BFA dance program students at USC Kaufman will also have the opportunity to participate in the residency artists' creative processes—by observing or documenting the work, shadowing or interviewing dancemakers or serving as apprentices. "Our students will be able to connect with L.A.'s dance community, and that's one of the reasons we created the residency," Gates says. "Artists are looking for creative and talented dancers, and that's what we're training here. It could work beautifully in every way."

The residency began this week and culminates in a works-in-progress showing on June 9.

For more: kaufman.usc.edu/residency

Music
Mary Malleney, courtesy Osato

In most classes, dancers are encouraged to count the music, and dance with it—emphasizing accents and letting the rhythm of a song guide them.

But Marissa Osato likes to give her students an unexpected challenge: to resist hitting the beats.

In her contemporary class at EDGE Performing Arts Center in Los Angeles (which is now closed, until they find a new space), she would often play heavy trap music. She'd encourage her students to find the contrast by moving in slow, fluid, circular patterns, daring them to explore the unobvious interpretation of the steady rhythms.


"I like to give dancers a phrase of music and choreography and have them reinterpret it," she says, "to be thinkers and creators and not just replicators."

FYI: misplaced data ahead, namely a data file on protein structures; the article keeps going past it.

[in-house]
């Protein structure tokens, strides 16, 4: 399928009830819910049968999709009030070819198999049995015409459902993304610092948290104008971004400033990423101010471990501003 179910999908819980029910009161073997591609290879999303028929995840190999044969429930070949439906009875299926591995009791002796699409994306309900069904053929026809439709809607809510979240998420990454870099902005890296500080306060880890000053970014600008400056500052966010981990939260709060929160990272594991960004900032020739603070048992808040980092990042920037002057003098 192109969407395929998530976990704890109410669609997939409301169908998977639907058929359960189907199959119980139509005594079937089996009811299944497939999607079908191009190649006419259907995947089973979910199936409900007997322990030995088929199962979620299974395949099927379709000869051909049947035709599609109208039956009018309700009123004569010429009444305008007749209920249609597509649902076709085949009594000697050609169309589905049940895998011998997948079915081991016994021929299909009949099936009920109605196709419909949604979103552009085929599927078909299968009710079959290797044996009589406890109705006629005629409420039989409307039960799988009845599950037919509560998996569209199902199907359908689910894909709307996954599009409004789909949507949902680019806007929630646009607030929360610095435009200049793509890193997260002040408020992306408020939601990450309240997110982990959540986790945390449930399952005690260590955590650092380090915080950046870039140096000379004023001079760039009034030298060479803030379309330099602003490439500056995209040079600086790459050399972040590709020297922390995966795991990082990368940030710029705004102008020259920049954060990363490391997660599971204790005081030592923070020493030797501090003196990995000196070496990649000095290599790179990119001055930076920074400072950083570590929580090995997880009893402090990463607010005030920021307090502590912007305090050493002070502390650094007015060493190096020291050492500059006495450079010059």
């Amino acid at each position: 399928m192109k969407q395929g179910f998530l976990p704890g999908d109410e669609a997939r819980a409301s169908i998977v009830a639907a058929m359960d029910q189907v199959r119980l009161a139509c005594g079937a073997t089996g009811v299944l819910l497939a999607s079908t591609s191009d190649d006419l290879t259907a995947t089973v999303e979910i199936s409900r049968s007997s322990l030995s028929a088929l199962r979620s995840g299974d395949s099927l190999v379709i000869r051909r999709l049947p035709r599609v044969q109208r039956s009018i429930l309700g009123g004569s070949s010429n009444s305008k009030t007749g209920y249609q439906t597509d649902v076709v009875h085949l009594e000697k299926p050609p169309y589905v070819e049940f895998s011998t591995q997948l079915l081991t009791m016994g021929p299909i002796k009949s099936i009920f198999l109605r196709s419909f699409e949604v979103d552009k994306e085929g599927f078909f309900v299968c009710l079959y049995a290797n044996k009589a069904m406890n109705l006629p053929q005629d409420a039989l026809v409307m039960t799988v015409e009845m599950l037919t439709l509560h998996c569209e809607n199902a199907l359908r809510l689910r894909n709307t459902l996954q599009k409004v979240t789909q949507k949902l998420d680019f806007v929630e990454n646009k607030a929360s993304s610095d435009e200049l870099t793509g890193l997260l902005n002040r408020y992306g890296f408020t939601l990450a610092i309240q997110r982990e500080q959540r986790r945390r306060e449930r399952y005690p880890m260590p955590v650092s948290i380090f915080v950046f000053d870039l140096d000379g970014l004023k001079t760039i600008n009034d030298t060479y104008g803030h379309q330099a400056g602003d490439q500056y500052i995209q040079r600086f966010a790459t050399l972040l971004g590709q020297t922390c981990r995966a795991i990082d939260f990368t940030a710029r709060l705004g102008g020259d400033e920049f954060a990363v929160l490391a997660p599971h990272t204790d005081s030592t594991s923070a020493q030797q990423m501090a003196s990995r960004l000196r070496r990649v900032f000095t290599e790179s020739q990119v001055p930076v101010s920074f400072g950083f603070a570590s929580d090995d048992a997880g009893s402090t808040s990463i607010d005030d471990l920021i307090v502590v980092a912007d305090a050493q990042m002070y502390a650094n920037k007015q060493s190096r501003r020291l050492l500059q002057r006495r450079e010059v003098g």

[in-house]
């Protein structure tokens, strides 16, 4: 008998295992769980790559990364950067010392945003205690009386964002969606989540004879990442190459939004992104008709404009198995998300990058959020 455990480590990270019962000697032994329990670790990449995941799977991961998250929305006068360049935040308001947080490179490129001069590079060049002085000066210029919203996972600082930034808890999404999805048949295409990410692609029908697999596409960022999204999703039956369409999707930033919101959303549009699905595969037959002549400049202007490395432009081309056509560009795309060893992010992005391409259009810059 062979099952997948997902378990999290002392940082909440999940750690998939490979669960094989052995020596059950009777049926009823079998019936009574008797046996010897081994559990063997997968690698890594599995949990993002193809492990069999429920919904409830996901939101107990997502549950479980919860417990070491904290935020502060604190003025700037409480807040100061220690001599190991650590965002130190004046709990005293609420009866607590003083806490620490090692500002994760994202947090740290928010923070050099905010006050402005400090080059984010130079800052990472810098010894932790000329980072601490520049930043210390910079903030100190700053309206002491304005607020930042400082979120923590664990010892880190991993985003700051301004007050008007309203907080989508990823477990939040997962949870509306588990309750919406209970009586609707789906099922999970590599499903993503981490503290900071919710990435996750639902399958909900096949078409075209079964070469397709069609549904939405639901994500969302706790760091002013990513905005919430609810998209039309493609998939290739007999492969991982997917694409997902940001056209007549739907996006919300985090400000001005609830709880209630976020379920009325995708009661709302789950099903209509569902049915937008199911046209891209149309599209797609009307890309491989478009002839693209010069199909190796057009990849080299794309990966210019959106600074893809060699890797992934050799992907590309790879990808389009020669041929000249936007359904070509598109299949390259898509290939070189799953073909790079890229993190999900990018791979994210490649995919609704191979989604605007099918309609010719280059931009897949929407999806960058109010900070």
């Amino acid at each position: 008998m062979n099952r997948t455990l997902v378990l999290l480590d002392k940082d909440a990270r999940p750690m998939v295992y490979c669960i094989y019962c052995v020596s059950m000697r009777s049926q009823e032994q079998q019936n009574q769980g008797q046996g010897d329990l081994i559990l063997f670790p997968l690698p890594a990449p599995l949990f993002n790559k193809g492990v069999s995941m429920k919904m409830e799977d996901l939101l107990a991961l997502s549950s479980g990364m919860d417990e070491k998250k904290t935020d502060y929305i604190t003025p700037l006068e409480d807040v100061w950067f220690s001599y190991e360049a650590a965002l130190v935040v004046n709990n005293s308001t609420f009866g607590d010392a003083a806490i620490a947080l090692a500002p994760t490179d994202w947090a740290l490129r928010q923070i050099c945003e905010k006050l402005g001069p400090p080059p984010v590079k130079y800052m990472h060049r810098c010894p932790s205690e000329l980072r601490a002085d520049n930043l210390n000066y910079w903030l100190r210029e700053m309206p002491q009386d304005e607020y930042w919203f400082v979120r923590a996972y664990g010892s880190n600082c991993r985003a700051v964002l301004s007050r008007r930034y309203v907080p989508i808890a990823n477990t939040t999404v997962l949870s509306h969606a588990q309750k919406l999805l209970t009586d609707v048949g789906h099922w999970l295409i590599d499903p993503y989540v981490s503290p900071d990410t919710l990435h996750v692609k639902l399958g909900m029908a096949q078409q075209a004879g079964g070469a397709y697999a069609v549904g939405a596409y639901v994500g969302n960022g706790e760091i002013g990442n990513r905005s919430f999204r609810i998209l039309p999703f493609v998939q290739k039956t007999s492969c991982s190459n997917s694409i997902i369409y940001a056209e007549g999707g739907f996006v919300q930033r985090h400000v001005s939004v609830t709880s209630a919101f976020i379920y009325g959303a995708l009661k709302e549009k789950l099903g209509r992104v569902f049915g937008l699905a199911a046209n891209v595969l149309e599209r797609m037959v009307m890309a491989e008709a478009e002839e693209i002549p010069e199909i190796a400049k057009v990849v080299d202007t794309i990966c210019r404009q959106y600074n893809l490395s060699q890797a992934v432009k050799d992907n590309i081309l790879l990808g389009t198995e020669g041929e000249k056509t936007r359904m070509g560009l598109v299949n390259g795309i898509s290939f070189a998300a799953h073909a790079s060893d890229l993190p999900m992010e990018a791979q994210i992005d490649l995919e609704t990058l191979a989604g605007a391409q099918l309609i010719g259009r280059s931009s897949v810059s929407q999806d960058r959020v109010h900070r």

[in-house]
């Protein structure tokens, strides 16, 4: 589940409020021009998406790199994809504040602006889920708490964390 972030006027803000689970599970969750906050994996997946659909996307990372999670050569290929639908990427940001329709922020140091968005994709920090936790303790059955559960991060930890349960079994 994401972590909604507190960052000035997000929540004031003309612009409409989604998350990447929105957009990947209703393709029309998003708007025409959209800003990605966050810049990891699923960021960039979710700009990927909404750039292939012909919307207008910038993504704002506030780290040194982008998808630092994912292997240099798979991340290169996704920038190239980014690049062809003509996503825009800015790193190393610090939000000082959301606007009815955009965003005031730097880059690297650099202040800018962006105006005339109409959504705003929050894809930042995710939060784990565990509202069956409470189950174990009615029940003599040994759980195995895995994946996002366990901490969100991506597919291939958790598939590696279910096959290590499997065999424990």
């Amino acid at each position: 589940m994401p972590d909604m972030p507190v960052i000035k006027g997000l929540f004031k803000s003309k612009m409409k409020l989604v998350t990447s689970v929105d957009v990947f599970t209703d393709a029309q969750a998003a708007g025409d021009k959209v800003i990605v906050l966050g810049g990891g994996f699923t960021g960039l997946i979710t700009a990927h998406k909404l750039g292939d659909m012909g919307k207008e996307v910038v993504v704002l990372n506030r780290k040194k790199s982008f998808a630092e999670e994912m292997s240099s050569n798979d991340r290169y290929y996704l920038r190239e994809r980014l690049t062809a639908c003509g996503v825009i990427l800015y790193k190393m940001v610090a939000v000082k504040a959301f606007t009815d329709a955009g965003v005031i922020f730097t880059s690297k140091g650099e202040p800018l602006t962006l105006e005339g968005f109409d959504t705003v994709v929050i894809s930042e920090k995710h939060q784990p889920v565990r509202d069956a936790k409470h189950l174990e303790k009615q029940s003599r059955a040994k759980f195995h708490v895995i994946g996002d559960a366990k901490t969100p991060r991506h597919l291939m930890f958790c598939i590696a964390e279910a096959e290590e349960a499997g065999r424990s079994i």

Osato learned this approach—avoiding the natural temptation of the music always being the leader—while earning her MFA in choreography at California Institute of the Arts. "When I was collaborating with a composer for my thesis, he mentioned, 'You always count in eights. Why?'"

This forced Osato out of her creative comfort zone. "The choices I made, my use of music, and its correlation to the movement were put under a microscope," she says. "I learned to not always make the music the driving motive of my work," a habit she attributes to her competition studio training as a young dancer.

While an undergraduate at the University of California, Irvine, Osato first encountered modern dance. That discovery, along with her experience dancing in Boogiezone Inc.'s off-campus hip-hop company, BREED, co-founded by Elm Pizarro, inspired her own, blended style, combining modern and hip hop with jazz. While still in college, she began working with fellow UCI student Will Johnston, and co-founded the Boogiezone Contemporary Class with Pizarro, an affordable series of classes that brought top choreographers from Los Angeles to Orange County.